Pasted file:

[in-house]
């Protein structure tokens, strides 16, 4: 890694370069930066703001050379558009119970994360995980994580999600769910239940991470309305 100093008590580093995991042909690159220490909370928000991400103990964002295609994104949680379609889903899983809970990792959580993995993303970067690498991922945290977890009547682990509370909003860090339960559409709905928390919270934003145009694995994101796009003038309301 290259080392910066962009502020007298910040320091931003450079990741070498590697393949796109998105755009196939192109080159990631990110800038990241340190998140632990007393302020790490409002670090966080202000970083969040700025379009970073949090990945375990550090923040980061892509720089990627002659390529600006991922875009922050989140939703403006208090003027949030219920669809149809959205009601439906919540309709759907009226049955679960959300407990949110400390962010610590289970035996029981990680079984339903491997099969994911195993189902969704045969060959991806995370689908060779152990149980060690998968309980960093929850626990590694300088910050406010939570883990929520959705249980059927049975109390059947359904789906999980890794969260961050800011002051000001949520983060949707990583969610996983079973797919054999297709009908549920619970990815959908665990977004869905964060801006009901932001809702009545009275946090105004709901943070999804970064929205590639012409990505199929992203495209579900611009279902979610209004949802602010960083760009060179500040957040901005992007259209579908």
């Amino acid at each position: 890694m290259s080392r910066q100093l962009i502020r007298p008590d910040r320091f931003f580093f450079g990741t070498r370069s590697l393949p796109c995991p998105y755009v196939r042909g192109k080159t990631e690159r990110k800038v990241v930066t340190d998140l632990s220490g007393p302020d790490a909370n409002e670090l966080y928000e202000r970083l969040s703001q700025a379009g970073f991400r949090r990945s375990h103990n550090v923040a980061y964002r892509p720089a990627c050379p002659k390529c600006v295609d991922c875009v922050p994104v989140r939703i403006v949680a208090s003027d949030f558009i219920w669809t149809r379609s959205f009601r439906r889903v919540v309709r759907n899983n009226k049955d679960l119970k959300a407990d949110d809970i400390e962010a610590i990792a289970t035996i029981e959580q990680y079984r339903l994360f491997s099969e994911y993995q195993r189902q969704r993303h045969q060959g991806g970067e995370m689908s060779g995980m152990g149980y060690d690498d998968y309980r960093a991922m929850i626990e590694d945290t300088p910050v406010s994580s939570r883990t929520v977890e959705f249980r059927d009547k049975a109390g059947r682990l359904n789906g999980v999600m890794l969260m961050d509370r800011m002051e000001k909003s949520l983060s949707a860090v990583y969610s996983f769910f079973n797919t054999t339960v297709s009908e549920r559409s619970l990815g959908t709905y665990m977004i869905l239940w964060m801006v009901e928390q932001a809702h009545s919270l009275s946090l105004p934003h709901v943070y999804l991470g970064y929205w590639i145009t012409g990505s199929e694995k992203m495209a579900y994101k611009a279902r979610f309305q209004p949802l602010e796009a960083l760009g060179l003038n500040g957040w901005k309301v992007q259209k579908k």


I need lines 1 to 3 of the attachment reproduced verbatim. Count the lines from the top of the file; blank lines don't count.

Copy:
[in-house]
């Protein structure tokens, strides 16, 4: 890694370069930066703001050379558009119970994360995980994580999600769910239940991470309305 100093008590580093995991042909690159220490909370928000991400103990964002295609994104949680379609889903899983809970990792959580993995993303970067690498991922945290977890009547682990509370909003860090339960559409709905928390919270934003145009694995994101796009003038309301 290259080392910066962009502020007298910040320091931003450079990741070498590697393949796109998105755009196939192109080159990631990110800038990241340190998140632990007393302020790490409002670090966080202000970083969040700025379009970073949090990945375990550090923040980061892509720089990627002659390529600006991922875009922050989140939703403006208090003027949030219920669809149809959205009601439906919540309709759907009226049955679960959300407990949110400390962010610590289970035996029981990680079984339903491997099969994911195993189902969704045969060959991806995370689908060779152990149980060690998968309980960093929850626990590694300088910050406010939570883990929520959705249980059927049975109390059947359904789906999980890794969260961050800011002051000001949520983060949707990583969610996983079973797919054999297709009908549920619970990815959908665990977004869905964060801006009901932001809702009545009275946090105004709901943070999804970064929205590639012409990505199929992203495209579900611009279902979610209004949802602010960083760009060179500040957040901005992007259209579908």
């Amino acid at each position: 890694m290259s080392r910066q100093l962009i502020r007298p008590d910040r320091f931003f580093f450079g990741t070498r370069s590697l393949p796109c995991p998105y755009v196939r042909g192109k080159t990631e690159r990110k800038v990241v930066t340190d998140l632990s220490g007393p302020d790490a909370n409002e670090l966080y928000e202000r970083l969040s703001q700025a379009g970073f991400r949090r990945s375990h103990n550090v923040a980061y964002r892509p720089a990627c050379p002659k390529c600006v295609d991922c875009v922050p994104v989140r939703i403006v949680a208090s003027d949030f558009i219920w669809t149809r379609s959205f009601r439906r889903v919540v309709r759907n899983n009226k049955d679960l119970k959300a407990d949110d809970i400390e962010a610590i990792a289970t035996i029981e959580q990680y079984r339903l994360f491997s099969e994911y993995q195993r189902q969704r993303h045969q060959g991806g970067e995370m689908s060779g995980m152990g149980y060690d690498d998968y309980r960093a991922m929850i626990e590694d945290t300088p910050v406010s994580s939570r883990t929520v977890e959705f249980r059927d009547k049975a109390g059947r682990l359904n789906g999980v999600m890794l969260m961050d509370r800011m002051e000001k909003s949520l983060s949707a860090v990583y969610s996983f769910f079973n797919t054999t339960v297709s009908e549920r559409s619970l990815g959908t709905y665990m977004i869905l239940w964060m801006v009901e928390q932001a809702h009545s919270l009275s946090l105004p934003h709901v943070y999804l991470g970064y929205w590639i145009t012409g990505s199929e694995k992203m495209a579900y994101k611009a279902r979610f309305q209004p949802l602010e796009a960083l760009g060179l003038n500040g957040w901005k309301v992007q259209k579908k």